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As the largest alpine lake in North America with over a dozen ski resorts and epic Ponderosa Pine covered wilderness, Lake Tahoe is a year round destination for active, adventure travelers. The town of South Lake Tahoe is slowly but surely developing a softer side to complement that once-rugged atmosphere, but we'll dive into that later this week. First, let's take a look at the best way to get there.
Lake Tahoe's own small airport hasn't run commercial flights in over a decade, and there remains three options for travelers flying in: San Francisco, Sacramento, or Reno. Where you're coming from will obviously determine the best fare and route, but all those things being equal, the Reno airport shines through as the clear winner in terms of proximity and convenience once on the ground. Driving times from San Fran and Sacramento are three and two hours respectively, but the drive from Reno to South Lake is just over an hour.
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Let's be realmost leisure travelers have to mind the money when it comes to booking a trip, and airfare is often the largest obstacle to clicking "purchase." The key to removing that obstacle is finding a great deal on airfare, which can seem a fool's errand considering all the websites, booking engines, and "book on Tuesday" tips on the topic.
The trick to scoring shockingly cheap flights (like our recent Kauai trip, or that $200 surprise to Abu Dhabi) isn't much more than sitting down and thinking through your travel goals so you'll be ready to whip out the credit card the moment the deals pop up.
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The itty-bitty country of Andorra is carved from the Pyrenees, with its cities all nestled in green valleys surrounded by snow-topped mountain peaks as if ripped from a Ricola commercial. Our routing to Andorra began with a flight to Barcelona, and a trip to Barcelona's bus stations to ask which would be the next bus to Andorra. We advise you to do a little more advance planning than that, and we're here to help.
With no airport and no train system, Andorra is perhaps one of the least accessible countries in Europe. It likes it that way, however; Andorra has been independent since 1278 and, at only 180 square miles, ranks as the sixth smallest European country (the five smaller are Vatican City, Monaco, San Marino, Liechtenstein and Malta).
Its tallest peak (Coma Pedrosa) is nearly 10,000' high, and the population is approximately 85,000 people, which pales in comparison to the nearly 10 million annual tourists who come to Andorra for skiing, duty-free shopping, and the Caldea spa.
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Traveling with your dog? Sure it requires some extra planning, but in many cases is the preferred option for dogs and owners alike. Nobody, at least not in my pack, likes to be left behind.
Here are 10 helpful tips to help you get prepared for your next adventure with your four-legged friend. (Got a cat? Read our tips for bringing a kitty as a carry-on pet.)
1. Brings lots of treats. Bribery will get a pet owner everywhere, especially if they need to get their dog to behave. Even the most well-behaved dogs can have an off day when faced with unfamiliar surroundings and situations.
2. Find the nearest emergency vet. Before you travel, research where the closest vet and emergency vet is to your destination. You never know when this information could come in handy and itís better to have it at your fingertips than scrambling with your smartphone in an emergency situation. Or after your dog's been bitten and bloodied at the dog park. True story.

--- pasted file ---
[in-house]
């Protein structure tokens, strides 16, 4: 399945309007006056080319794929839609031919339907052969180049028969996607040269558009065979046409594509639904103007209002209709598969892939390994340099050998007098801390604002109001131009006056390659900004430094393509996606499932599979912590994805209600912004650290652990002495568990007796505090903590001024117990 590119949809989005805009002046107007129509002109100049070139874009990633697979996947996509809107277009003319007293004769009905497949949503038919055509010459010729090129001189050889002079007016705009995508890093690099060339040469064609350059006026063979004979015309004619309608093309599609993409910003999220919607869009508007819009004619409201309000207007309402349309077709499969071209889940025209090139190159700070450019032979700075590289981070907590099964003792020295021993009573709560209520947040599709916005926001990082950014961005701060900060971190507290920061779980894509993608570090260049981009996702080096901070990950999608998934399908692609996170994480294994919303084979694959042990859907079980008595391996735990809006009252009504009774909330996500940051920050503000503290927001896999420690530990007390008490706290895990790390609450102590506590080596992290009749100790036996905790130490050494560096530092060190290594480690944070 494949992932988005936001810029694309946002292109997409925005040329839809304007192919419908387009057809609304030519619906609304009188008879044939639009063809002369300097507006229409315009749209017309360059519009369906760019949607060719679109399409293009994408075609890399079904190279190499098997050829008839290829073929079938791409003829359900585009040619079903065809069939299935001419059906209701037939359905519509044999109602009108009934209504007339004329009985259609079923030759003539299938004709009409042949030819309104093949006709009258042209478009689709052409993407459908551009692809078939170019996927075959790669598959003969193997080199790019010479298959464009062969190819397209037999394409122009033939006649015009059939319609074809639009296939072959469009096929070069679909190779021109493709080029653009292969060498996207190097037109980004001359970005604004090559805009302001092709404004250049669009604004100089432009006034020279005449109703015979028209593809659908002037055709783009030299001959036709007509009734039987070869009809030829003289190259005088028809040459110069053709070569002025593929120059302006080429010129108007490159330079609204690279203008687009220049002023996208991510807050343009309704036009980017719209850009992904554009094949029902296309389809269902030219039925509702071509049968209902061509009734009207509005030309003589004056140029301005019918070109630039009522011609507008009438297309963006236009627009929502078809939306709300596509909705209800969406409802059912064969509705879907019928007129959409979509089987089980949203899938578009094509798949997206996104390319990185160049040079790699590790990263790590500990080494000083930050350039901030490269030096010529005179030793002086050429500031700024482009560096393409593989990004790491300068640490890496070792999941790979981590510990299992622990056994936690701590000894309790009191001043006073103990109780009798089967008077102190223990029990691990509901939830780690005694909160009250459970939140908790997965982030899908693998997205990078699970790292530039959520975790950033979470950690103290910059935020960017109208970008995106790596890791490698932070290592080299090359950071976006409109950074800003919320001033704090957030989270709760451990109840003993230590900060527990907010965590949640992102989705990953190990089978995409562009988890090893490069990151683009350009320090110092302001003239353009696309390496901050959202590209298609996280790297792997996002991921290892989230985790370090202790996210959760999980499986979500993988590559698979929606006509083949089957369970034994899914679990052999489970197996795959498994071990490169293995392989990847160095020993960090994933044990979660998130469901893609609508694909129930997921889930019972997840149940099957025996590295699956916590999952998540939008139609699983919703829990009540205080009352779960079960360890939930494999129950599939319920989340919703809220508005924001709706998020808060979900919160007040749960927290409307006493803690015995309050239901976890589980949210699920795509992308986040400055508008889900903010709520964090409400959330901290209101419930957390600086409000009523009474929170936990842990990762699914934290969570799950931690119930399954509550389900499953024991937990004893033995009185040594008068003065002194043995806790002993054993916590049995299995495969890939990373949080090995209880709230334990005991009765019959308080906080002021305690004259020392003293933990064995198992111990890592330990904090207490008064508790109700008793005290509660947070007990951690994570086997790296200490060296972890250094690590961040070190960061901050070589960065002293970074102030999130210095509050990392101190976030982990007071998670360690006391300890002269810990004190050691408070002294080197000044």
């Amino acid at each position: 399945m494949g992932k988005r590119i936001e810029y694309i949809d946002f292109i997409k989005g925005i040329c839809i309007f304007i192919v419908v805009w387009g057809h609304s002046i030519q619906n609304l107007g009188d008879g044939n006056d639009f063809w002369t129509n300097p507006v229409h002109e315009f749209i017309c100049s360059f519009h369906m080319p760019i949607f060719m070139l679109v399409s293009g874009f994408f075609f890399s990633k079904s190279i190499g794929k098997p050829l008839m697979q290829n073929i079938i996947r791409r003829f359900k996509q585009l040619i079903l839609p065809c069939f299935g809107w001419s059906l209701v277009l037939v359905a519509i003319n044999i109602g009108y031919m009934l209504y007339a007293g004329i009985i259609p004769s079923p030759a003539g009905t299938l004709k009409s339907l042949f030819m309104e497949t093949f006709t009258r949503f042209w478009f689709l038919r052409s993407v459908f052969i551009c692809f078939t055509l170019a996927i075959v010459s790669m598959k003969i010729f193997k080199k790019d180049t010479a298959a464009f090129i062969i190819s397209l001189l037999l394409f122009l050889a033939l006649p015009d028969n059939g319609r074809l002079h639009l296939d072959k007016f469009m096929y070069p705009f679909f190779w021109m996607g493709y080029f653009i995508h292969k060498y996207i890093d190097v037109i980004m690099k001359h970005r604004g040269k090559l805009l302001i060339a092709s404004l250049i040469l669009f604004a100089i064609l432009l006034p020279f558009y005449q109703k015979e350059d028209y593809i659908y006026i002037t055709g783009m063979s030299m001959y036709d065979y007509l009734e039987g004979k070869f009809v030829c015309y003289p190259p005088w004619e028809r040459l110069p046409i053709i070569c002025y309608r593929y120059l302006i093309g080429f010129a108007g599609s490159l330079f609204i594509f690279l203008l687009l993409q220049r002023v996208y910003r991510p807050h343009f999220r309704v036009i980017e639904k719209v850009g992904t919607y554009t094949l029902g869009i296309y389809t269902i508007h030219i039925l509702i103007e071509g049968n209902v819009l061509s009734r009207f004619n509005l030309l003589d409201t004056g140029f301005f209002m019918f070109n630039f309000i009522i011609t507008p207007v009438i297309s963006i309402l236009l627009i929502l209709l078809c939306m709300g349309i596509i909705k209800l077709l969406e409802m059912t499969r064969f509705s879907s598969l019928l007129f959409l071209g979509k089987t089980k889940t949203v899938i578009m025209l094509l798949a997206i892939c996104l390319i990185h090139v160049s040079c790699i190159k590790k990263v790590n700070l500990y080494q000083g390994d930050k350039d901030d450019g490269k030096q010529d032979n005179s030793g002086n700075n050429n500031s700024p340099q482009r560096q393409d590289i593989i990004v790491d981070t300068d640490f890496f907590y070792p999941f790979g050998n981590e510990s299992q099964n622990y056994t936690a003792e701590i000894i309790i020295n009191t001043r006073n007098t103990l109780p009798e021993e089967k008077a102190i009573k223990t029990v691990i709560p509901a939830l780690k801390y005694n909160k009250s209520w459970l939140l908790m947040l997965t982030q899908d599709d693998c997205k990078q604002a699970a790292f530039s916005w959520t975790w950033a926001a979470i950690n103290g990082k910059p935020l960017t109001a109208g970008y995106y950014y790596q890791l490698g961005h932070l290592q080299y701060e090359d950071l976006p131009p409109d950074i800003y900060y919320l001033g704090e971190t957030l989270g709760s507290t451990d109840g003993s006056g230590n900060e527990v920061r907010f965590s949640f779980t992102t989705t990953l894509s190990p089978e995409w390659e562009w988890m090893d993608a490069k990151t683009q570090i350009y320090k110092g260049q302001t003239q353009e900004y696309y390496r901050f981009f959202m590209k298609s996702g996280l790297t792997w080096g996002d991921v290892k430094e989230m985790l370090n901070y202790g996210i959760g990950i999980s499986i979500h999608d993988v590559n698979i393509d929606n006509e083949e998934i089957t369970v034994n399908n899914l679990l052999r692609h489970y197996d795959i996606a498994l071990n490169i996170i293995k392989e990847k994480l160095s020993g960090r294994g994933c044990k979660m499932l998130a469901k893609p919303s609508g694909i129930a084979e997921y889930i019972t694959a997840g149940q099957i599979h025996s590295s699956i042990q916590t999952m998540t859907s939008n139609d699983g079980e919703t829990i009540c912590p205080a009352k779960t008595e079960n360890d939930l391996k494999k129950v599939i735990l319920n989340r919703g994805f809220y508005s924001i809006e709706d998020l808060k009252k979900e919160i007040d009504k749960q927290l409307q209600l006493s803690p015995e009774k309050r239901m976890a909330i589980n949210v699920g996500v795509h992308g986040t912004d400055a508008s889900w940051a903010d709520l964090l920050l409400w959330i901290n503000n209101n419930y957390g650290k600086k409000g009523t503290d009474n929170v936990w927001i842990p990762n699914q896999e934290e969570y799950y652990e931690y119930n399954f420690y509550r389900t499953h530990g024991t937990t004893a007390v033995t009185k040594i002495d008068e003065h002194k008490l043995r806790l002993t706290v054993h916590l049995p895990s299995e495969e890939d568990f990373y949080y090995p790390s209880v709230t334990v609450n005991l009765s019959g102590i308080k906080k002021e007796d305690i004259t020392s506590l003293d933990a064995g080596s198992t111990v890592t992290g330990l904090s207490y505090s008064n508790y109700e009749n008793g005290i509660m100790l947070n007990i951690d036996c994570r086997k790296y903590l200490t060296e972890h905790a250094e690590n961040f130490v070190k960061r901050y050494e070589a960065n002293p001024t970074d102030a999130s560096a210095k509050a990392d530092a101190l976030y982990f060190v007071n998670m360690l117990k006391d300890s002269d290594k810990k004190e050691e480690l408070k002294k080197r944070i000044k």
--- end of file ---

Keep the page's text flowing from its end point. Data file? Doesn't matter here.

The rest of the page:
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How do you remember a voyage of 4,500 nautical miles? For Jaunted Editor Cynthia D, who sailed on the Azamara Journey for 17 days last month, the answer is with emoji. Allow her to explain.
I'd never been on such a lengthy cruise before, and certainly never to Antarctica. From Buenos Aires, we'd stop at Montevideo, Uruguay and continue to the Antarctic Peninsula, then Ushuaia, Argentina and the Falkland Islands before returning to BsAs. I traveled with a colleague, and the internet onboard was so great that we'd use Twitter DMs like walkie talkies. Emoji quickly crept into these exchanges, and nearly took over as my captions and comments on social media when words proved inadequate to describe the scenery, the experiences, and the feels that developed as the ship sailed on.
Plus, one time I asked Jaunted contributor Andy how his trip to Hong Kong was going, and he replied with a descriptive stream of emoji so brilliant no further explanations were needed. It was awesome.
So, without further ado, a 17-day cruise as seen through emoji:
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The 'Azamara Journey' off Port Lockroy, Antarctica
The Antarctica travel season is an extremely short one, lasting from December through February. Owing to mercurial weather, strict regulations on tourism, complicated logistical planning, and the high price of what are considered once-in-a-lifetime trips, some ships will only squeeze a few voyages into those few months. As such, planning for your trip to Antarctica is best accomplished early and armed with as much first-hand information as possible.
And here's a little nugget we feel compelled to share after our own 17-day sail on Azamara Club Cruises' Azamara Journey: taking a "big ship" to Antarctica is not only possible, but it's potentially the travel deal to rule all travel deals.
Thinking about cruising in 2015? Then say hello to our cruise specialist, MaidenVoyage. As a travel agent who spends day in and day out booking cruises for curious travelers, she knows cruise lines and ships like the back of a muster drill script. Got a question about cruises? Even a stupid one? MaidenVoyage has heard and seen it all, so don't be shy. Send your cruise question to her!
Previously, I shared with you why the Disney Cruise Line is great for adults who sail without children. If that article persuaded you to book a Disney Cruise, then you can send a check for $500 to Jaunted.com, of which I'll take 20 percent. Kidding.
But if you are heading out on a Disney Cruise this spring or summer, here's what you need to prepare for. Much like visiting the Disney theme parks, sailing the ship of Mouse requires a bit of pre-planning.